Pancake Tortoise

African Savanna

Location

In the Zoo
Size
Male
Female
Height:
1-2 inches
1-2 inches
Length:
6-7 inches
6-7 inches
Weight
1 pound
1 pound
Maturity:
7 years

Geographic Range

Found at altitudes of 1000 to 6000 feet in isolated locations of Kenya and Tanzania. The East African species is native to southern Kenya and northern and eastern Tanzania. An introduced population may also occur in Zimbabwe.

Scientific Information

Scientific Name:
Malacochersus tornieri
Class:
Reptilia
Order:
Testudines
Family:
Testudinidae
Genus:
Malacochersus

Lifestyle and Lifespan

Diet:
Herbivorous
Activity Time Frame:
Diurnal
Interactivity:
Social
Sexual Dimorphism:
Yes
Gestation:
150-221 days
Lifespan in the Wild:
25-35+ years
Lifespan in Captivity:
25 years

Conservation

Status:
Vulnerable
Threats:
Over Consumption

Characteristics

Unique among most tortoises, the Pancake Tortoise doesn't have a high, rigid carapace (upper shell). Instead, its carapace is extremely flattened and is very flexible (because the underlying bone isn't solid, but instead has many openings).This tortoise may look unusual, but it is perfectly adapted to its rocky habitat. With its flat, flexible shell this reptile can squeeze into rocky crevices (great places to hide from predators or cool off during the heat of the day). This tortoise also has strong limbs that it uses to wedge itself into the rocks. Its strong limbs are also great for climbing around the uneven terrain. This tortoise's brown carapace also helps it blend into its rocky surroundings. The tortoise's camouflaged appearance is particularly useful when it goes on foraging missions. An an herbivore it is a strict vegetarian that eats various kinds of grasses and leaves. This tortoise does most of its feeding early in the morning.

Species Specifics

Sexual Dimorphism. The carapace of an adult measures about 6 inches, with females slightly larger than males.

Physical Characteristics

Able to eat mushrooms containing poisonous compounds which are not safe for humans or other animals, perhaps acting as a defense against predation.

Ecology

Habitat

The preferred habitat is areas of thorn bush or savanna with small hills and rocky outcrops (kopjes).

Distribution

Found at altitudes of 1000 to 6000 feet in isolated locations of Kenya and Tanzania.

Diet

Eats succulents, thorn bush, grass and other plants in the wild. In captivity, will accept a variety of fruits and vegetables.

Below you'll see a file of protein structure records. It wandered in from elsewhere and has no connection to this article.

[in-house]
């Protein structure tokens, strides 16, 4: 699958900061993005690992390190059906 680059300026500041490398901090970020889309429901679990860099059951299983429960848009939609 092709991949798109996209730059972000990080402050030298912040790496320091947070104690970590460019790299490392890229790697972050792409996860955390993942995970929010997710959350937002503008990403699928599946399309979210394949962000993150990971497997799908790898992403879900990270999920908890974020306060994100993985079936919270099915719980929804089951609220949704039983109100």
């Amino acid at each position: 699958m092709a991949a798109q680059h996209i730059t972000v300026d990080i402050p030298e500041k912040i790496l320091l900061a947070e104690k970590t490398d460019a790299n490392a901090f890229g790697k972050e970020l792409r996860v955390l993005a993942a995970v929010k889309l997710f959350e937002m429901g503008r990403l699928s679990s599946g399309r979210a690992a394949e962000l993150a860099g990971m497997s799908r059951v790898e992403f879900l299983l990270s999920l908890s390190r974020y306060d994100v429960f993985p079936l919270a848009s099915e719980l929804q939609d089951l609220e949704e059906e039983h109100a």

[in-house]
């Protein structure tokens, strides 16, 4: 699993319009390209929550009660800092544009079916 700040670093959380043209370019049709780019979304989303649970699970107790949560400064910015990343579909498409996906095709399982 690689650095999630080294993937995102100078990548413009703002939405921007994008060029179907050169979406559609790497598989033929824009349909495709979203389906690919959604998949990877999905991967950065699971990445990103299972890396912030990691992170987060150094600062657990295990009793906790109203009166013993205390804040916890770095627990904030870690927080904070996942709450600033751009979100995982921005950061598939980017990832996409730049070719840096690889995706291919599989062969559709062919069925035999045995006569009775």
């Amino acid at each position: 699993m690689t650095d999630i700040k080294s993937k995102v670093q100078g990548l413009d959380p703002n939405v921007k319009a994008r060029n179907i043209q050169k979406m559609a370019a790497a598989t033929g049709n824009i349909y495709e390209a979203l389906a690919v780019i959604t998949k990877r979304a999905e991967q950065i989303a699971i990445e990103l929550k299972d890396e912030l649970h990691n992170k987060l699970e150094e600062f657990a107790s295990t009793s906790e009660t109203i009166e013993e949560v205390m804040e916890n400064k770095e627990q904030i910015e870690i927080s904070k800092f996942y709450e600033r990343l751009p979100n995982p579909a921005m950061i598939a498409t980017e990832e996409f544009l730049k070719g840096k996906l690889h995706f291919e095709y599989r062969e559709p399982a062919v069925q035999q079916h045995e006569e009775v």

Ecological Web

Primary consumer.

Activity and Behavior

Activity Pattern

Diurnal. Feeds in the morning and evening. The Pancake Tortoise spends a lot of its time among the rocks, where it is sheltered. It is mainly active in the morning, emerging to bask and feed. Generally only emerging from shelter for about an hour, it is quite mobile and active during that time. When threatened, it will run into a crevice and use its legs to wedge itself as deeply as it can, remaining there until the danger is gone.

Behavior

The gecko will lick its eye to clean it from dust and other particles.

Social Behavior

These tortoises are surprisingly social, and get along well in a group as long as there is enough food for all. As many as ten tortoises have been found sharing the same crevice.

Reproductive Behavior

Mating takes place in January and February, with a single egg laid in July or August. Males fight for access to females during the mating season, in January and February, with large males tending to get the most chances to mate. Nesting in the wild seems to occur in July and August, although clutches are produced year-round in captivity. The female digs a nest cavity about 7.5-10 cm deep in loose, sandy soil. Usually one egg is laid at a time, but a female can lay multiple eggs over the course of a single season, with eggs appearing every 4-8 weeks.

Offspring

The hatchling has a hard shell, which quickly becomes flat and soft. When these tortoises hatch, they are about an inch long and have a domed shell much like other species of tortoise. The shell flattens out as the tortoise grows.

Conservation

Status

This species is not presently threatened, but may become so unless trade is regulated. Listed as Vulnerable by the IUCN.

Historical

Due to a widespread, consistent and persistent decline of the species, the ICUN considers the Box Turtle to be a Vulnerable Species. The decline is associated with anthropogenic causes, or manmade causes centering on urbanization. Agricultural use of pesticides within a shared water shed has negatively impacted young turtle survivability due to malformed eggs. Introduction of synanthopic predator species, (species who live near and benefit mutually from human settlement and urban habitats) such as ravens, coyotes and raccoons, are increasing in numbers as humans continue to urbanize.

Current Threats

Over Consumption

Our Role

No items found.

How You Can Help

Don't buy a Pancake Tortoise as a pet!

Fascinating Facts

It can climb vertical crevices in the rocks using the technique mountaineers call "chimney climbing"; the carapace is pressed against one wall and the feet against the other and the tortoise can wriggle upwards.

The Iriquois and other Native Americans used them for food, medical, ceremonial, burial and hunting purposes.

Of all the Gerrhosaururidae lizards (Plated lizards) they are the most armored.

References

Grzimeck, Bernhard. 1975. Grzimeck's Animal Life Encyclopedia. Vol. 6 Van Nostrand Reinhold Co, New York City, NY, pp. 101-2.

Pritchard, Peter. The Encyclopedia of Turtles. 1979. TFH Publications, Neptune, NJ, pp. 463-466.

Connor, M.J. 1992. Pancake Tortoise, malacochersus tornieri. Tortuga Gazette, 28 (11): 1-3. http://www.tortoise.org/archives/malaco.html

Kirkpatrick, D.T. An Overview of the Natural History of the Pancake Tortoise, Malacochersus tornieri. (Online). Accessed February, 2017 at http://www.unc.edu/-dtkirkpa/stuff/pancake2.html